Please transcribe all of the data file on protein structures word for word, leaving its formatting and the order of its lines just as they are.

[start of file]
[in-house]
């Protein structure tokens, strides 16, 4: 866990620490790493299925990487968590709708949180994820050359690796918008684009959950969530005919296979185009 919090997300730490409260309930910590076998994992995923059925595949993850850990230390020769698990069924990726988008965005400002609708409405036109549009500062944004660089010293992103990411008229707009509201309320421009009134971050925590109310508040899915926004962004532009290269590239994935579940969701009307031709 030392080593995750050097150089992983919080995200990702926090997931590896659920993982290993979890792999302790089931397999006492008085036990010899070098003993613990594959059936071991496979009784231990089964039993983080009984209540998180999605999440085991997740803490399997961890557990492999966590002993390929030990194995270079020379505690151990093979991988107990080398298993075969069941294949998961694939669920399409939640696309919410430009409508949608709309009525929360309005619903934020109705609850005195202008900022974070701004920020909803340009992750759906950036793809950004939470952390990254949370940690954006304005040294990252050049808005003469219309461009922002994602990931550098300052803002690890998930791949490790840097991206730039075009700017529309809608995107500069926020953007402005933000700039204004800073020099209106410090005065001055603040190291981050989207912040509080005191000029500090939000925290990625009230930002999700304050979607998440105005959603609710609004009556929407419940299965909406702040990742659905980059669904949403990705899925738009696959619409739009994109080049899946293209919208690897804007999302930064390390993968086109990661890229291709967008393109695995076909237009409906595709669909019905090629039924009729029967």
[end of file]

[in-house]
């Protein structure tokens, strides 16, 4: 866990620490790493299925990487968590709708949180994820050359690796918008684009959950969530005919296979185009 919090997300730490409260309930910590076998994992995923059925595949993850850990230390020769698990069924990726988008965005400002609708409405036109549009500062944004660089010293992103990411008229707009509201309320421009009134971050925590109310508040899915926004962004532009290269590239994935579940969701009307031709 030392080593995750050097150089992983919080995200990702926090997931590896659920993982290993979890792999302790089931397999006492008085036990010899070098003993613990594959059936071991496979009784231990089964039993983080009984209540998180999605999440085991997740803490399997961890557990492999966590002993390929030990194995270079020379505690151990093979991988107990080398298993075969069941294949998961694939669920399409939640696309919410430009409508949608709309009525929360309005619903934020109705609850005195202008900022974070701004920020909803340009992750759906950036793809950004939470952390990254949370940690954006304005040294990252050049808005003469219309461009922002994602990931550098300052803002690890998930791949490790840097991206730039075009700017529309809608995107500069926020953007402005933000700039204004800073020099209106410090005065001055603040190291981050989207912040509080005191000029500090939000925290990625009230930002999700304050979607998440105005959603609710609004009556929407419940299965909406702040990742659905980059669904949403990705899925738009696959619409739009994109080049899946293209919208690897804007999302930064390390993968086109990661890229291709967008393109695995076909237009409906595709669909019905090629039924009729029967």